CAUTION: To can also mark a preposition.

Rule: When to is followed by the verb in its base or simple present form, then it’s an infinitive marker. If to is followed by the verb as a gerund or participle, then it’s a preposition.

To as Infinitive Marker To as Preposition
I am going to hang this lamp. I’m looking forward to hanging this lamp at last.
I want to swing from this tree. I went from dancing to swinging from this tree.
Exceptions: The construction surrounding used to can be confusing. Barbara at Pearson Longman suggested a way to determine when an infinitive OR a preposition follows used to.
I used to DO something I am used to something
When I was a student, I used to cook my own food. Now I am used to cooking for a big family.
I used to play outside from first light to darkest night. I am used to playing outside.
I used to read for hours. I am used to reading for hours.
I used to hate doing dishes. I am used to having to do the dishes.
Legend:

  1. Yellow indicates the past tense verb
  2. Green indicates the infinitive
  3. Orange indicates the phrasal verb ending with a preposition
  4. Blue indicates the verbal noun
Use the To + Infinitive
After Adjectives Rule: Always use an infinitive after adjectives.

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Partial List of Adjectives
disappointed
glad
happy
relieved
sad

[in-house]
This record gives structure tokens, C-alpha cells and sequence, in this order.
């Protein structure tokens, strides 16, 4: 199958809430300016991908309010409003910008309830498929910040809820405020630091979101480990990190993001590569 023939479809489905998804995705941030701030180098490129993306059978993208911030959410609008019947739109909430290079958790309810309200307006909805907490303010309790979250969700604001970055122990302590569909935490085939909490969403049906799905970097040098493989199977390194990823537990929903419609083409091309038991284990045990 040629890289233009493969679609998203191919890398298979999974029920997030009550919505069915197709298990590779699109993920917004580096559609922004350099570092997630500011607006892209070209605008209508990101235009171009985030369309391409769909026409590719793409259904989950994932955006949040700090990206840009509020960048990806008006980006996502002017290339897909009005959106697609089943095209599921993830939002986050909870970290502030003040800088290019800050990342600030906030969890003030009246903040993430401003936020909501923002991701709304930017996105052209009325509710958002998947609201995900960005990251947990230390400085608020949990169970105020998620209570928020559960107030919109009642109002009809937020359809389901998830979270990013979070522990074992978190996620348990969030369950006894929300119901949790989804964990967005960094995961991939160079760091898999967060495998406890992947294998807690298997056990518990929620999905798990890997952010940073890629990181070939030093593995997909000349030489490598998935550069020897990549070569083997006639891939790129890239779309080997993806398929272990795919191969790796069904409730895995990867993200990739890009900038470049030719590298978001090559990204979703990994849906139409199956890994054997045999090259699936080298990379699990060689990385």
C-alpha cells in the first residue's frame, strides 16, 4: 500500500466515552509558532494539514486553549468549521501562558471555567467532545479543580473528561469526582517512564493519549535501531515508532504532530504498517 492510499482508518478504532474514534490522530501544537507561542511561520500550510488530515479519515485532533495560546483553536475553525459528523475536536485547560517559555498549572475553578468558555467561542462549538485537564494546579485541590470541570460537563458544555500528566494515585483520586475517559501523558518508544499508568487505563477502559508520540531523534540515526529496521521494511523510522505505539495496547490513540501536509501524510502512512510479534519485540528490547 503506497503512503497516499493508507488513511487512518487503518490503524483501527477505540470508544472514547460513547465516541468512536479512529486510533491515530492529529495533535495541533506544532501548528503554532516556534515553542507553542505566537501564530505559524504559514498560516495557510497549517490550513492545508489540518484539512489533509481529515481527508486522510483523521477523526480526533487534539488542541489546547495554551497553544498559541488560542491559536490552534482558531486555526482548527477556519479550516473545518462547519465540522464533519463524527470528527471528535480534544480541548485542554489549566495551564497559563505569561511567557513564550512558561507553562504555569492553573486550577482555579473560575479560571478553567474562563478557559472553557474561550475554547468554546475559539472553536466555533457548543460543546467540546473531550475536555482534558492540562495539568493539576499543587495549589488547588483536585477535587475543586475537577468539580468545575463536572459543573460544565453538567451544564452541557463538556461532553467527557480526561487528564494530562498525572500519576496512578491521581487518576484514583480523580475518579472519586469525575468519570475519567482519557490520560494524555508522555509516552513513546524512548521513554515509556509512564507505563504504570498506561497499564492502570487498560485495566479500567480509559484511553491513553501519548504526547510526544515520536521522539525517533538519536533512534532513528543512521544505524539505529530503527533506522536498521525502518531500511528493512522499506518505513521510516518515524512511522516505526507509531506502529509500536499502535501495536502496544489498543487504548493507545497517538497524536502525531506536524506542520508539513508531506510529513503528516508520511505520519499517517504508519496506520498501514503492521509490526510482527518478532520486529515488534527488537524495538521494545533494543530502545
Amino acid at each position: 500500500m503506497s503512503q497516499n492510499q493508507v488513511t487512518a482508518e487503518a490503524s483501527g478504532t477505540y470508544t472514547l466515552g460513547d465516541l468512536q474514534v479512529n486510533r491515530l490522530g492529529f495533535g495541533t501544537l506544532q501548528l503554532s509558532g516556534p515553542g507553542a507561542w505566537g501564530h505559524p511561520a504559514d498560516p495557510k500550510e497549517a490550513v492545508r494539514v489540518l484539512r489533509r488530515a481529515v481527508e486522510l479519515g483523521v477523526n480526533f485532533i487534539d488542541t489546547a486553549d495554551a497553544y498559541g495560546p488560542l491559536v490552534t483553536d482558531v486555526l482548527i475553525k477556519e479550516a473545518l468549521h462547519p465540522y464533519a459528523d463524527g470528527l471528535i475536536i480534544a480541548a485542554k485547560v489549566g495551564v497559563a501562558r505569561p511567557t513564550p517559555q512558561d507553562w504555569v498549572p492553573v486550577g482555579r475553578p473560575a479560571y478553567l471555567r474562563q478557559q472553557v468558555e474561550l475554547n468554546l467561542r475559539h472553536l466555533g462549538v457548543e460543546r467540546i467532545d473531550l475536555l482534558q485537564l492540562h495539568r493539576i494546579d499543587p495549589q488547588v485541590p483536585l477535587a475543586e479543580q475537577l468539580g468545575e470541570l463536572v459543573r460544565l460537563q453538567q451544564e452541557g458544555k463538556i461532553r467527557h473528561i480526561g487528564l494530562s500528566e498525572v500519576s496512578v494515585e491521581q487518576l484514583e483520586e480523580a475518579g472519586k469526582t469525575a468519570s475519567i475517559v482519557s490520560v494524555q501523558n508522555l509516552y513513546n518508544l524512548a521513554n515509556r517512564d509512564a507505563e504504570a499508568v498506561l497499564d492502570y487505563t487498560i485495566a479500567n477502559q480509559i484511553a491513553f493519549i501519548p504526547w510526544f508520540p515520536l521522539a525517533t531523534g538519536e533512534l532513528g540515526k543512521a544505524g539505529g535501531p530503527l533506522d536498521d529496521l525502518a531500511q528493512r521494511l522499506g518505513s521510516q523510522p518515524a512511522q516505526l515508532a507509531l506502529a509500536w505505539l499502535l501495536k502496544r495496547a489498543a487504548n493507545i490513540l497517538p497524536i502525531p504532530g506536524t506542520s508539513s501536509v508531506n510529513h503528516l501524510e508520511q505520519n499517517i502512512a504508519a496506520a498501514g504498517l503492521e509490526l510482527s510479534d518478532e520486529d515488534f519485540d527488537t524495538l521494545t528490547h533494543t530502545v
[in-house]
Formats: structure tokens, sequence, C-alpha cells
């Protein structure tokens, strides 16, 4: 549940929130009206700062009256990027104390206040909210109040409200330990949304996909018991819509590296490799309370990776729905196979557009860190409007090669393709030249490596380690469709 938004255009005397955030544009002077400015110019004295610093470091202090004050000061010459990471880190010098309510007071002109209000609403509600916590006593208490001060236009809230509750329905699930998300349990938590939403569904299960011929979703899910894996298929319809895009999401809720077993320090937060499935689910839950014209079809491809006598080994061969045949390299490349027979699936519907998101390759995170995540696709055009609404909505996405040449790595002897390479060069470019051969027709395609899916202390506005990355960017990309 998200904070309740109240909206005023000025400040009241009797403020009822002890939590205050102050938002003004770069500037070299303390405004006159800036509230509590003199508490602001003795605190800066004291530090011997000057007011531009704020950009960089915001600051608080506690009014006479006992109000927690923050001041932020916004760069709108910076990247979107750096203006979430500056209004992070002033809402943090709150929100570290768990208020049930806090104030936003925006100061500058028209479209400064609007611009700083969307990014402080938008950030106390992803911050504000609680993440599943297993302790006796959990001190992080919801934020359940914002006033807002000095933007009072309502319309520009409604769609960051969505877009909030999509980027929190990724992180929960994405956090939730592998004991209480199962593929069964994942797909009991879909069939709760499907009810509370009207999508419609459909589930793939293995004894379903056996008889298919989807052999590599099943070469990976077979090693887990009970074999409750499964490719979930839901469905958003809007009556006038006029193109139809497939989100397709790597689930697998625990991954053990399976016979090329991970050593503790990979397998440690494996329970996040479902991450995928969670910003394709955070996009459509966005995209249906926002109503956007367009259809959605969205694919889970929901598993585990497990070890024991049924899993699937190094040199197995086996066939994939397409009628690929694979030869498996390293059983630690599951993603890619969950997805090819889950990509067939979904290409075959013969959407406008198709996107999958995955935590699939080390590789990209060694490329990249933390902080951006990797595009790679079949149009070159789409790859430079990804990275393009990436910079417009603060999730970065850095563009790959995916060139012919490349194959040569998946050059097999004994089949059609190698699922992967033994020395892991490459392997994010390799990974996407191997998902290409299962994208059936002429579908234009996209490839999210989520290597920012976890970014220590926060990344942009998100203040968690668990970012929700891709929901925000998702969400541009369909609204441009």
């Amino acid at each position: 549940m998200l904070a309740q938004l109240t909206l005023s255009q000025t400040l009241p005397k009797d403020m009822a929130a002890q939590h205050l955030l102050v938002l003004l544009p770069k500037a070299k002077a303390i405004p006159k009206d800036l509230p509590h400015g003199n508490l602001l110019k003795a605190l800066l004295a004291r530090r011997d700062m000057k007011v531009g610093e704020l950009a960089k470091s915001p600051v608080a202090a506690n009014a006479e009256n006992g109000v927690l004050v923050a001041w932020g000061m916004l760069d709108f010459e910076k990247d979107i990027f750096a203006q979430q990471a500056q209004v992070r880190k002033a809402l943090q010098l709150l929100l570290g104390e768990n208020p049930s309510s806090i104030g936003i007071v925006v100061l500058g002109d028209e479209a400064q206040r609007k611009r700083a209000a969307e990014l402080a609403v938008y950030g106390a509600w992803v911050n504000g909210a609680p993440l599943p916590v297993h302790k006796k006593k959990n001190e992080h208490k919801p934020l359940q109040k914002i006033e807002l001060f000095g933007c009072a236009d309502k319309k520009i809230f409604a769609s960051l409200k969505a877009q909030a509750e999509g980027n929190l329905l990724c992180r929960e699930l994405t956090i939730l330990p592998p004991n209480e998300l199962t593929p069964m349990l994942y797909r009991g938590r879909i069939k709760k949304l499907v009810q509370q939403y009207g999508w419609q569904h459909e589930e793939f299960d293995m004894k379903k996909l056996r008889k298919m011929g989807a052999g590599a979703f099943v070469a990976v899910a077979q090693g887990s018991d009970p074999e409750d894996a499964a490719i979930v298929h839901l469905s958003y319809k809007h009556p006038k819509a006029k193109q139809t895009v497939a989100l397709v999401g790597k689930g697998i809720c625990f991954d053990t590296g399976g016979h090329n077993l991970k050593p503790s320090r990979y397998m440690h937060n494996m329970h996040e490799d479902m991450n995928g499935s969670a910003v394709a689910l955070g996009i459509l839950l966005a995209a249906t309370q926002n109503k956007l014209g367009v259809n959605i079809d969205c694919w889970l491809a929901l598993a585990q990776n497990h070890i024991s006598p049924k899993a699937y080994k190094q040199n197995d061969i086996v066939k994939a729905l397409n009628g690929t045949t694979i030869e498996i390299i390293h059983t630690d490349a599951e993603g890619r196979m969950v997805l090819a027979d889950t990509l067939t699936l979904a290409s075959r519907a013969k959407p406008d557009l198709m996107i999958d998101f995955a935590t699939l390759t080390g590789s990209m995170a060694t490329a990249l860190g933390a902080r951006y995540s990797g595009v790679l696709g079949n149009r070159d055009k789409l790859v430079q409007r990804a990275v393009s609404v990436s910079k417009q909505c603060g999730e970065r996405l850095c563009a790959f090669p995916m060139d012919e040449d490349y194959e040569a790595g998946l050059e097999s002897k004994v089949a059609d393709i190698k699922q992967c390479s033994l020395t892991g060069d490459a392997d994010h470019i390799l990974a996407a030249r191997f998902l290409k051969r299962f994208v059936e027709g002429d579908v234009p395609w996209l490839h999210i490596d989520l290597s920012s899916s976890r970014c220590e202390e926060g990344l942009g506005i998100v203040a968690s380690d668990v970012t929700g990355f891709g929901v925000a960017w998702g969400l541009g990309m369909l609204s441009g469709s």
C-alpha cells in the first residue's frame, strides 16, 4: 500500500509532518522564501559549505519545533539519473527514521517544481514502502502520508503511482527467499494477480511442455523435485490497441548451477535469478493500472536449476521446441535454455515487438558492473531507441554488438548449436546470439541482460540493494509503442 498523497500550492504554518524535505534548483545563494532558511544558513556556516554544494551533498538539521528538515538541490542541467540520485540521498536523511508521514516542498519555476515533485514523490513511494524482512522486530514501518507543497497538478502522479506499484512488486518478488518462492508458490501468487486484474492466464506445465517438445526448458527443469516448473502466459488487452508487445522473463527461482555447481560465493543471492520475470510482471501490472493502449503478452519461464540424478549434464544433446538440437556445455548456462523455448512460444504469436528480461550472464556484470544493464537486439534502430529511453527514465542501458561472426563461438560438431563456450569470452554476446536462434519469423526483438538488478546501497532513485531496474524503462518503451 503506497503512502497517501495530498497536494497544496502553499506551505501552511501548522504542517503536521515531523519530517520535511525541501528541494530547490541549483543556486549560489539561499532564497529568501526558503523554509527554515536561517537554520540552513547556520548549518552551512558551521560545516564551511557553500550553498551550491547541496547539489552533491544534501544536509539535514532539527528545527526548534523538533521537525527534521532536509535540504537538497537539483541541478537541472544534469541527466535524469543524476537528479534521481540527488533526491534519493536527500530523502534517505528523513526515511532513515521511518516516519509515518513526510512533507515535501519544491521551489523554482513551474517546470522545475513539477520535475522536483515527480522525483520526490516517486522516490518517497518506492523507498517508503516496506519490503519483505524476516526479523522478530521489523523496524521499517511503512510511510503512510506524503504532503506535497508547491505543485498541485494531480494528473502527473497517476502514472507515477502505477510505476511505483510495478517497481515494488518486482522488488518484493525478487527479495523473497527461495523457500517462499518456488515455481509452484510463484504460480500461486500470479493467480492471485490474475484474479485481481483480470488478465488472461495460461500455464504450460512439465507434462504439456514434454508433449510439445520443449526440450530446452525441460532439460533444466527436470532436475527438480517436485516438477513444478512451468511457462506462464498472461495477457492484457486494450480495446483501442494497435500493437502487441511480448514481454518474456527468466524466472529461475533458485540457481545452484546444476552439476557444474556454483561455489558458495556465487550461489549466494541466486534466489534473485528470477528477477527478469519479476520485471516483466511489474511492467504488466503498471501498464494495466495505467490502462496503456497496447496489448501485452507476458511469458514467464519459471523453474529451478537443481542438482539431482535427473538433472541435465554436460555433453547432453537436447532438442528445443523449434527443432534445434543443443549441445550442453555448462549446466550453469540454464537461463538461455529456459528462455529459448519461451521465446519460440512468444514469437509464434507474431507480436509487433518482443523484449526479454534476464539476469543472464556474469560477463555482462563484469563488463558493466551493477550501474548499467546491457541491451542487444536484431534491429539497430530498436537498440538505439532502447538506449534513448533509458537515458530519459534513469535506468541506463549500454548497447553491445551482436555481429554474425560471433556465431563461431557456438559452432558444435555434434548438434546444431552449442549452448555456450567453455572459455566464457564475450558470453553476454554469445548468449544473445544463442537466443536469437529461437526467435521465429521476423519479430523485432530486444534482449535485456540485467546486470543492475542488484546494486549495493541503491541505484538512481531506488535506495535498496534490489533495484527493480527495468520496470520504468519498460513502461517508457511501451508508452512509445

surprised
Examples:
Legend:

  1. Yellow indicates the adjective
  2. Green indicates the infinitive

I was happy to help them.

She will be delighted to see you.

too + adjective… Rule: …is followed by the to + infinitive.

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Legend:

  1. Yellow indicates the adjective
  2. Green indicates the infinitive

The water was too cold to swim in.

My tea is too hot to drink.

adjective + enough Rule: …is followed by the to + infinitive.

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Legend:

  1. Yellow indicates the adjective + enough
  2. Green indicates the infinitive

He was strong enough to lift it.

She is rich enough to buy two.

After Certain Verbs Rule: Always use a to + infinitive after certain verbs.

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Partial List of After Verbs
agree
allow
can / can’t afford
choose
decide
encourage
expect
forget
help
hope
learn
manage
mean
need
offer
pretend
promise
refuse
teach
train
want
would like
Examples:
Legend:

  1. Yellow indicates the after verb
  2. Green indicates the infinitive

I forgot to close the window.

Mary needs to leave early.

Why are they encouraged to learn Spanish?

We can’t afford to take a long holiday.

Use the Infinitive + -ing
After Certain Verbs Rule: Always use an infinitive -ing after certain verbs.

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Partial List of Certain Verbs
avoid
dislike
enjoy
finish
give up
mind
not mind
practice
Examples:
Legend:

  1. Yellow indicates the “certain” verb
  2. Green indicates the infinitive

I dislike getting up early.